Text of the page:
OR from a person who can't understand why SOCAL, an area that gets millions more tourists than Orlando (which already has a wretched nickname, Robert... remember O-Town???), would be an expensive place to stay. You can't get it if people aren't willing to pay it. Which brings us right back to WDW, doesn't it???

From Kevin Baxter on June 17, 2004 at 4:23 AM
To further work the stupidity angle, I actually checked rates for Comfort Inns in Orlando this summer. The ones far away from the parks START at $65. The Kissimmee one is going for $70, and that is supposed to be Cheapsville USA. Lake Buena Vista is going for $80. And the two near Universal are going for $90 and $119, which appear to be in that range which cracks you up so.

So what does that leave for an excuse now? That SoCal shouldn't cost more than Orlando? That Comfort Inns are so scummy that they can't charge the same as the cheap closets they call rooms at the WDW Value Resorts? That you simply don't understand anything about the hotel industry? Oh wait, that one would be understandable.

No! I got it! You are dumb BECAUSE I am defensive! I'll have to work on that...

From Robert Niles on June 17, 2004 at 8:30 AM
Once O-Town became the name for a made-for-TV boy band, it ceased to have any relevancy as a city nickname. Not that it had much before.

Getting back to the original point (well, one of them, anyway), the price range T Holland quoted Consumer Reports declaring "upscale" was accurate, maybe, in 1994. But it way short of the mark in 2004. Unless, "upscale" is CR's code for "slightly better than average, but hardly worth writing home about."

There is a larger story here in the fact that the U.S. dollar has a completely different value in a community like, uh, Southern California than it does in a place like Cincinnati or Indianapolis. We're planning a trip to Cincinnati this summer (Laurie's family lives there, otherwise that's a city I'd never consider visiting), and I am amazed by the hotels one can book for under $100 a night.

On stock prices, again, video poker pay tables have just as much to do with determining Disney's long-term service to its customers as its daily stock price. And video poker pay tables are a far more accurate indicator of investment performance. I ran screaming away from Kellogg and the consulting business because I wanted nothing to do with the scam that is short-term stock analysis. Please, let's give that a rest. If you must mention it, please do it with the caveat that only long-term trends matter and even then, stock price is a trailing indicator of performance.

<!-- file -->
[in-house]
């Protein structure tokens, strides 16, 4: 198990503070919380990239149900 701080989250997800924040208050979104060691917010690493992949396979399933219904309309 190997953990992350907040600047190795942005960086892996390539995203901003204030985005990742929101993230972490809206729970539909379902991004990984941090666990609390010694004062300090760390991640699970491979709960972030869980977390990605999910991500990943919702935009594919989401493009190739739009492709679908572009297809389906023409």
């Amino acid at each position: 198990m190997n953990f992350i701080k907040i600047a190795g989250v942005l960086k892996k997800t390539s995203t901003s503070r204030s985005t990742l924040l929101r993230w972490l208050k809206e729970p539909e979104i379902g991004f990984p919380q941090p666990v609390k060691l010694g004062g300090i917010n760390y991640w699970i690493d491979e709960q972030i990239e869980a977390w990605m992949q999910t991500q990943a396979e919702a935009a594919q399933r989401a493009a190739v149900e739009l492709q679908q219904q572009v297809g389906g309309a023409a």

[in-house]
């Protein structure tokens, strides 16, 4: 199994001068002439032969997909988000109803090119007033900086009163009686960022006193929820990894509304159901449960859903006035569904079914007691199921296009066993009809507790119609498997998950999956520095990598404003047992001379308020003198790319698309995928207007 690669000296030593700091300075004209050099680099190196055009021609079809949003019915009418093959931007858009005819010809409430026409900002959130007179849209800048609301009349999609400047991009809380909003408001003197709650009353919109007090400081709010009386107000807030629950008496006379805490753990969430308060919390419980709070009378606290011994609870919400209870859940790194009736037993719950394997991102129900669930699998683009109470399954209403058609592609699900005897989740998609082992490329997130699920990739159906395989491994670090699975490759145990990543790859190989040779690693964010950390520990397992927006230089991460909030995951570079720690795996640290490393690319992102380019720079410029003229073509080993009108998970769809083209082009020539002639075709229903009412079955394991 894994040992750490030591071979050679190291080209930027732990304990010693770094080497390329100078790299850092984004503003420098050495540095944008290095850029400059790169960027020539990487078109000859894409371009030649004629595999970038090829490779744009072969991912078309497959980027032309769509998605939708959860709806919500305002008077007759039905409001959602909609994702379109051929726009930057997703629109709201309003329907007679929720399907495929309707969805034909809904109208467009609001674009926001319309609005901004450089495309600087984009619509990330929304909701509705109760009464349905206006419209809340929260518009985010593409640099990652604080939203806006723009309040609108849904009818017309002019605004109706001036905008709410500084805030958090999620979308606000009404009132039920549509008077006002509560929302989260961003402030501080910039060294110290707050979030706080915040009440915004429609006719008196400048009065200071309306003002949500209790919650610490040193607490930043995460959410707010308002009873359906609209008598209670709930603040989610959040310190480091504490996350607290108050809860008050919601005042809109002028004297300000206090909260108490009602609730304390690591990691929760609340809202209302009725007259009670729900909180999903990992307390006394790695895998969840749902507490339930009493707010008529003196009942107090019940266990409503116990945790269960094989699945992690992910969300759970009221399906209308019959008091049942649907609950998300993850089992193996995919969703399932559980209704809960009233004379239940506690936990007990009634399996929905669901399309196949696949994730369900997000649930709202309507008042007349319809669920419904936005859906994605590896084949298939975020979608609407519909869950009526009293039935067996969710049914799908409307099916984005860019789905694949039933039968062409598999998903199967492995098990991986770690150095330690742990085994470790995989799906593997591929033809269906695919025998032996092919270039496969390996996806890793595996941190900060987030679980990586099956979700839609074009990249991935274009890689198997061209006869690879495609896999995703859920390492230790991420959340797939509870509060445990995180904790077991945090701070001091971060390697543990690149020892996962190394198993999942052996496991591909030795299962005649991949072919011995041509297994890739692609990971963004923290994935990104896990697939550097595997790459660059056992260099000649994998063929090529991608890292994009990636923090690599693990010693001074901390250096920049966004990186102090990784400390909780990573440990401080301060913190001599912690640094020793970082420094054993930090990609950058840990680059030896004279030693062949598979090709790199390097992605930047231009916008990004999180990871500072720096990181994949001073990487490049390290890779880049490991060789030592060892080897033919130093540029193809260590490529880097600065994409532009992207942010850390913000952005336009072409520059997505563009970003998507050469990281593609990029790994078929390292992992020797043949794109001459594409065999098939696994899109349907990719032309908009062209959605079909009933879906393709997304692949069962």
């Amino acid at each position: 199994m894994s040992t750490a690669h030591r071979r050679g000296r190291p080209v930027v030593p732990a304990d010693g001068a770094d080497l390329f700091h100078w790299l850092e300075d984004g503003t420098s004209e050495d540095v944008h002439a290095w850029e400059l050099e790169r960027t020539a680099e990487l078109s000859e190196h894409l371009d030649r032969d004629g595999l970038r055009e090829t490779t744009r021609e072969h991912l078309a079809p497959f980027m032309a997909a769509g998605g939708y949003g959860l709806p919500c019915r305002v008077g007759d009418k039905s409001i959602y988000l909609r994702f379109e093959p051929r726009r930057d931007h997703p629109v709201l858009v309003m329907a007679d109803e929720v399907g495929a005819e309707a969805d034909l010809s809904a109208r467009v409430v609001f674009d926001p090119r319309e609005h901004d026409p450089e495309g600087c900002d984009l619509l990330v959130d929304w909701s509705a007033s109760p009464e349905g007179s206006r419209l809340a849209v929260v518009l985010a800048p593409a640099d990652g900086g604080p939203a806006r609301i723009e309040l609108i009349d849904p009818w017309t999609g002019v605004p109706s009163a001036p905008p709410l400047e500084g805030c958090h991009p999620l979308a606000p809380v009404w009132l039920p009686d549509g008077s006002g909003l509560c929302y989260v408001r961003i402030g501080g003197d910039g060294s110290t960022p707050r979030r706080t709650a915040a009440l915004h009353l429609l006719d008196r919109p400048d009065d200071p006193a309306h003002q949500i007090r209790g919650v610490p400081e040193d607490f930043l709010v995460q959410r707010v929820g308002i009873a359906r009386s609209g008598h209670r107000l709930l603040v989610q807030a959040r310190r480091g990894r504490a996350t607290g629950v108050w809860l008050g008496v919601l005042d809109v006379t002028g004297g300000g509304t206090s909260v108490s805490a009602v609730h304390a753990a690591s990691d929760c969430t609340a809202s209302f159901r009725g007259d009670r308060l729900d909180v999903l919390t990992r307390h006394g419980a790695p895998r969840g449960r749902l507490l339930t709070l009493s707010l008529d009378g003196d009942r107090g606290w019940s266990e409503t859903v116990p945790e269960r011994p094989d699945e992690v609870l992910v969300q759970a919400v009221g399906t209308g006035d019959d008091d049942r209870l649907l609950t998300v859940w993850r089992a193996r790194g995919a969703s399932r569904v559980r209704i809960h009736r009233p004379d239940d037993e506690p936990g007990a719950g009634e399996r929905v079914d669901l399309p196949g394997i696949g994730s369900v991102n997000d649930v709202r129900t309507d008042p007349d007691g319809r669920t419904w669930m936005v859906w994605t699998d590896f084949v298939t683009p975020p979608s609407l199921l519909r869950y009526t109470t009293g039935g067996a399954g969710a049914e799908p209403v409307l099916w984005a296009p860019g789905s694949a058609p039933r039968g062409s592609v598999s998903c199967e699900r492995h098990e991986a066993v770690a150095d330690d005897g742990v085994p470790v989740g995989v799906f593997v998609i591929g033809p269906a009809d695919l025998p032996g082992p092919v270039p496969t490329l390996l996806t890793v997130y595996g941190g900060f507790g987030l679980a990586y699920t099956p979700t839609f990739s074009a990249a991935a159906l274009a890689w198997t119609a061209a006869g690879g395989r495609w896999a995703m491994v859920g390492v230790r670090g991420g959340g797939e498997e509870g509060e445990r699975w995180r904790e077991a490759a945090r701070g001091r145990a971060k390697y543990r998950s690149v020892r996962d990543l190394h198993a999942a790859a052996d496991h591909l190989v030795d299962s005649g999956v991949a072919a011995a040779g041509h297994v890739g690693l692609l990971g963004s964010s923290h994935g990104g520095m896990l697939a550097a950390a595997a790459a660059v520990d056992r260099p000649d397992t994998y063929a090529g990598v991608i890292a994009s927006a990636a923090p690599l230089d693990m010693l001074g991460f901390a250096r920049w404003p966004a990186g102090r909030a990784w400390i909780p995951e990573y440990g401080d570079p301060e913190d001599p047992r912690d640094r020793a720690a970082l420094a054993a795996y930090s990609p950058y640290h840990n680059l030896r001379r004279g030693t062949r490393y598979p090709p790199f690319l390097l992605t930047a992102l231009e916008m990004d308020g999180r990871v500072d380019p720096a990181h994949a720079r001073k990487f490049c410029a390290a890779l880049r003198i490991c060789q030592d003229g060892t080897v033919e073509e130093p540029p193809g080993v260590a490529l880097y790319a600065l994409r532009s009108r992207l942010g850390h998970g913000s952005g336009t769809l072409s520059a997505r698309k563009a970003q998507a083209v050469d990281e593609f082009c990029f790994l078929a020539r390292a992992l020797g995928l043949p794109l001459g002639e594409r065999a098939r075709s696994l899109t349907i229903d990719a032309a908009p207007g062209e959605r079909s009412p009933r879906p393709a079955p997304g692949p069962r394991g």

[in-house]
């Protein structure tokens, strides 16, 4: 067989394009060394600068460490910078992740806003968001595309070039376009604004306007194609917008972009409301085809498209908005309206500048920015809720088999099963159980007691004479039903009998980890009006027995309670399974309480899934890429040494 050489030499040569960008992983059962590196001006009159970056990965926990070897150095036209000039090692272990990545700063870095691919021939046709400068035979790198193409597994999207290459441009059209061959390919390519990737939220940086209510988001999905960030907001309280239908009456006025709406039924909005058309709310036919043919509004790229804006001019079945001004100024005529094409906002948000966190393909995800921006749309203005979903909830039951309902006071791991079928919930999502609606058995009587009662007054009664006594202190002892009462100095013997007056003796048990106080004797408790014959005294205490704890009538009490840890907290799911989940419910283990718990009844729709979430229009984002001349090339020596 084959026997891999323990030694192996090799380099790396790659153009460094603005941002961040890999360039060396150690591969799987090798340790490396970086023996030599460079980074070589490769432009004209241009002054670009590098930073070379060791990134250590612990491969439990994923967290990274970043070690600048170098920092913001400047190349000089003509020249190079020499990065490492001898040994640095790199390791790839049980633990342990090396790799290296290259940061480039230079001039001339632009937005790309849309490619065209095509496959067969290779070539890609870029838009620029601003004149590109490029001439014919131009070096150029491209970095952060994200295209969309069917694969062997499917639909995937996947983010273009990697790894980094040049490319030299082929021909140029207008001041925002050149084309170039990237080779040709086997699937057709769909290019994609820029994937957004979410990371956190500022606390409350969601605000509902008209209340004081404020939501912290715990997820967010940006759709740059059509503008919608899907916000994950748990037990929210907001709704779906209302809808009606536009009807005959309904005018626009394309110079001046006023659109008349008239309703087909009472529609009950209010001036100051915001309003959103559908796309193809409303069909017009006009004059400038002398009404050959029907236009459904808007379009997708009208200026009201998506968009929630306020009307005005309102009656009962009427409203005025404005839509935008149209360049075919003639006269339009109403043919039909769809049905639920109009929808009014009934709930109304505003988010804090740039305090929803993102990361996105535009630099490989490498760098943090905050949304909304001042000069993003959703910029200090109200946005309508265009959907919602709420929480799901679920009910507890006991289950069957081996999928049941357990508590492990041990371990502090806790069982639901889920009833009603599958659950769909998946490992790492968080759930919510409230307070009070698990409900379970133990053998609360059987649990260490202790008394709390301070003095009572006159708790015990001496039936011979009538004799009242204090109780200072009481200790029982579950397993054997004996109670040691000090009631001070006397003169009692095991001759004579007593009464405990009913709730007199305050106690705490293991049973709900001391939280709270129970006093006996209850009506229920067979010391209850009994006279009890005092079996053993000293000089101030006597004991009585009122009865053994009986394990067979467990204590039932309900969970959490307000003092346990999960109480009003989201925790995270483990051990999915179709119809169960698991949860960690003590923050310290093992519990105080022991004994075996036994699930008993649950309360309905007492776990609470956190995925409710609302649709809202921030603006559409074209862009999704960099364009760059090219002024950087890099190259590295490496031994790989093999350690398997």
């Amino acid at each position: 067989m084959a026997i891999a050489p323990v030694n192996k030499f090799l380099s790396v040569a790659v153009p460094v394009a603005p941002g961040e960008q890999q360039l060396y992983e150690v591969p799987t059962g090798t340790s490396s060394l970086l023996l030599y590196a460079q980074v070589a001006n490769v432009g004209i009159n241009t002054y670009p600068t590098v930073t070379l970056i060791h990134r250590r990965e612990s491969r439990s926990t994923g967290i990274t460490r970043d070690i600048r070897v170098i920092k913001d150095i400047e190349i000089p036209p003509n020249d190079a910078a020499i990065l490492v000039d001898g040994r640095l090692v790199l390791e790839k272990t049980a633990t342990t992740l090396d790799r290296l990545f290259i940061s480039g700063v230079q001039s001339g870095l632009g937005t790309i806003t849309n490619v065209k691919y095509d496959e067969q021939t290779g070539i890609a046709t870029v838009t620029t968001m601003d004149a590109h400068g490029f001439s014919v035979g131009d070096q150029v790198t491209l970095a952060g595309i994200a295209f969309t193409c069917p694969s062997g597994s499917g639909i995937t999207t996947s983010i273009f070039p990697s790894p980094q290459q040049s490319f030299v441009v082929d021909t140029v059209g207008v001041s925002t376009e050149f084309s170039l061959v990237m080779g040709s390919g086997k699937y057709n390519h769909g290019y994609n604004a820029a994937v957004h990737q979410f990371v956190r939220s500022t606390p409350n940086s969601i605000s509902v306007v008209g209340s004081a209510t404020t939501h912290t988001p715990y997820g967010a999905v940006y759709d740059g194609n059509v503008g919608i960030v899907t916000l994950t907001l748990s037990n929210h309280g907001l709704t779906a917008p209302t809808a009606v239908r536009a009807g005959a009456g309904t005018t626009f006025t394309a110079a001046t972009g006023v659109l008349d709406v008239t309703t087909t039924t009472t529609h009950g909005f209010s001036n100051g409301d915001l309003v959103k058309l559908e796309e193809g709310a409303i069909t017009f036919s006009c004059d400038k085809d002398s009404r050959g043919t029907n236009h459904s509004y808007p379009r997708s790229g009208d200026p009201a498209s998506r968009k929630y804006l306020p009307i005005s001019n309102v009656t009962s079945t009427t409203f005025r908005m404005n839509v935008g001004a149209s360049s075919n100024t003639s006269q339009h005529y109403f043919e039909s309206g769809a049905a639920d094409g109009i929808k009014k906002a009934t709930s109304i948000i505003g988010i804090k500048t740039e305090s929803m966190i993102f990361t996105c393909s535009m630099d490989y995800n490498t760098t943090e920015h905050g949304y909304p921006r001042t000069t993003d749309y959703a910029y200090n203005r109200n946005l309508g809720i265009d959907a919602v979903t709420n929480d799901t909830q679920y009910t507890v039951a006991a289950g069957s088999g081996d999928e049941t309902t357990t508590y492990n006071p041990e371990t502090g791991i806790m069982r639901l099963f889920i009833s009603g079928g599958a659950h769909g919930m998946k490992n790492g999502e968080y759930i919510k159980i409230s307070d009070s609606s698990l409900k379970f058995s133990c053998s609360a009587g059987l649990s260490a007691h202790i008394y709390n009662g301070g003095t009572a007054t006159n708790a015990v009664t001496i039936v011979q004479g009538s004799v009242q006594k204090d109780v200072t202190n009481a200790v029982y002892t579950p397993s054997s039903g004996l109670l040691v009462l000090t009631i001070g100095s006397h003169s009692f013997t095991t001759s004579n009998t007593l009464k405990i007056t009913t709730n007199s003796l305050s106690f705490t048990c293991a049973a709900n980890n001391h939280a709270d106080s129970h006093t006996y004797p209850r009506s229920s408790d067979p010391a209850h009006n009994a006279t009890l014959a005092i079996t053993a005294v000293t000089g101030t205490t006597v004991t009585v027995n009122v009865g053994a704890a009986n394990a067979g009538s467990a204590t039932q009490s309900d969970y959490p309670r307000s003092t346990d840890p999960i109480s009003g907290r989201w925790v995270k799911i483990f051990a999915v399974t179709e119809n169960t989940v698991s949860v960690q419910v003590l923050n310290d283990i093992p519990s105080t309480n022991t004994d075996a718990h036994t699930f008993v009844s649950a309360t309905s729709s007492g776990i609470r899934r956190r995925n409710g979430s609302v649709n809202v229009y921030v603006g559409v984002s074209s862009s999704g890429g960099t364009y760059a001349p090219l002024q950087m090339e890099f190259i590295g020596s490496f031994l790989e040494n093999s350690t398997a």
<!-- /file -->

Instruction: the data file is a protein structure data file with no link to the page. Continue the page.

From Anthony Murphy on June 17, 2004 at 4:37 PM
Disney World has this for Flordia Residents because none of them stay at the resorts. Disney is just trying to get some money than none at all. I think Disney World is still doing fine and will be fine!
From Kevin Baxter on June 18, 2004 at 1:43 PM
WDW is offering discounts to locals because they are not filling their rooms, and it is more cost-effective to run a local advertising campaign than it is to run a nationwide campaign. Plus, Disney figures most everyone who is traveling to WDW this year has already booked and any more money spent on their behalf is money wasted.

I am positive WDW is doing well this summer. But WDW isn't doing as well as they should. That is something we need to keep an eye on. Maybe they have mismanaged the resort by having too many hotel rooms. Maybe they have mismanaged by not offering enough newer attractions. Maybe Universal and SeaWorld are taking away even more of their customers, which Disney lost due to cheapness.

It will be interesting to see the attendance numbers this year. I wouldn't be surprised to see major gains from Universal Orlando, SeaWorld, MK and Epcot with minimal increases at the two problem parks - AK and Disney/MGM.

From Christian Nicely on August 4, 2004 at 1:54 PM
In my opinion, I I think that The Walt Disney Company has sort of overdone it. They have too many things. Magic Kingdom is always crowded with no space. Epcot has its ups and downs. Animal Kingdoms is know as the troller park. MGM is the thrill but popular park. I still disney is awesome but it is droping at the same time. Universal is doing a little better. Correct me if I'm Wrong..please?

Top 10 Attendance

  1. Magic Kingdom
  2. Disneyland
  3. Tokyo Disneyland
  4. Universal Studios Japan
  5. Tokyo DisneySea
  6. Epcot
  7. Disney's Animal Kingdom
  8. Disney's Hollywood Studios
  9. Universal Studios Florida
  10. Islands of Adventure